At No 41 - Frankie Goes To Hollywood's 'Relax'; no doubt helped into the US Billboard chart by a brief appearance from Holly and Paul in Brian De Palma's Body Double, but it would seem strange to a Brit that only the second act ever to top the British charts with their first three singles and debut album could ever be considered a one-off. Especially for anyone who remembered the 'Frankie Say' t-shirt craze of 1984.
...and at No 48 - Spandau Ballet! Now, admittedly, 'True' was the band's only No 1 in the UK too, but that still ignores the eight top 40 singles prior to it and the nine that followed.
But then again, there are lots of bands who failed to break the tricky American market. For example, a-ha, whose theme for the Bond movie The Living Daylights seems to have been ignored in favour of their debut 'Take on Me'. Or how about New Zealand's finest Crowded House? Or Falco, the first - and so far only - Austrian to top the British chart?
Oh, wait, he was a one-hit wonder in the UK too... never mind5.
How to Avoid 'That Label'
For some, the stigma of being seen as a one-hit (no) wonder is too great. One such performer, John Otway, stormed the British charts (as 'John Otway and Wild Willy Barrett') with a song called 'Cor Baby, That's Really Free'. He did subsequently appear in the last episode of The Young Ones (entitled 'Summer Holiday'), in which he performed a song called 'Body Talk', a quirky little number utilising drum pads attached to various parts of his anatomy, but this song never achieved the success of his previous release.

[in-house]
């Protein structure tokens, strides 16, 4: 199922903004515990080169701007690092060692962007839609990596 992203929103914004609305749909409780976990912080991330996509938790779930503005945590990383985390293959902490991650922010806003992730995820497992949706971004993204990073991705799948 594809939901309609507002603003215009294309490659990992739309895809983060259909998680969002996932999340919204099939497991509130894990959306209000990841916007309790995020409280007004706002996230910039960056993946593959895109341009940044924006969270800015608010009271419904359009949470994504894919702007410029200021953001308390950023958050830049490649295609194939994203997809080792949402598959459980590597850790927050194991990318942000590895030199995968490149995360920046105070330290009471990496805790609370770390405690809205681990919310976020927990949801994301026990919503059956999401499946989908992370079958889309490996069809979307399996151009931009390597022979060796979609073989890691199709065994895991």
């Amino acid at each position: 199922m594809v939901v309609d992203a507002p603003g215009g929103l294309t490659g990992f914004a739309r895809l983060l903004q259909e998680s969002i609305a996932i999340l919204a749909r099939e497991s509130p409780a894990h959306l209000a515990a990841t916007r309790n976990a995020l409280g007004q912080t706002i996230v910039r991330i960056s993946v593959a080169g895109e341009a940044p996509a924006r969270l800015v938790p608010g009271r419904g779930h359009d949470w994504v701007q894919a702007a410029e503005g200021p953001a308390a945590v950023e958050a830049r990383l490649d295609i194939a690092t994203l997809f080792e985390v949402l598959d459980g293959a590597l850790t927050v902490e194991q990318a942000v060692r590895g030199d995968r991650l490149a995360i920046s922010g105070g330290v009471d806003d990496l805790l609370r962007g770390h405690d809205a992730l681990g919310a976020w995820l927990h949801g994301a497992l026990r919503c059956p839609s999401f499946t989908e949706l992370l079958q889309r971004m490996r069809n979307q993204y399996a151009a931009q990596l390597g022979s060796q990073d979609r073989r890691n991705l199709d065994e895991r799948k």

These two tunes, and it has to be said many others, have since been regularly trotted out in his live shows, which are part-music, part-comedy. In fact, who can possibly have attended a festival in the UK in the late '80s and early '90s without seeing his name in the listings for the comedy tent?
A particular treat was when he was next to Attila the Stockbroker on the bill - the changeovers between the two were the stuff of legend. I'm not sure if he's still performing these days, but his autobiography, 'Cor Baby That's Really Me', is well worth a read.
I was privileged to catch Otway on tour with Wild Willy Barrett. They played my local, and Wild Willy played a guitar that looked like a tree branch (complete with bark) and had a wonderful device called a thunderbox, which was basically all his effect pedals in a big box which had many levers and dials.
But in 2002, sick of being ignored for his significant contribution to popular (and not-so popular) entertainment, John Otway set up a campaign to get him into the chart for a second time. Encouraged by various radio stations across the British Isles (and a little emotional blackmail, as the single's release coincided with his birthday), Otway managed to get to No 9 with a song called 'Bunsen Burner'.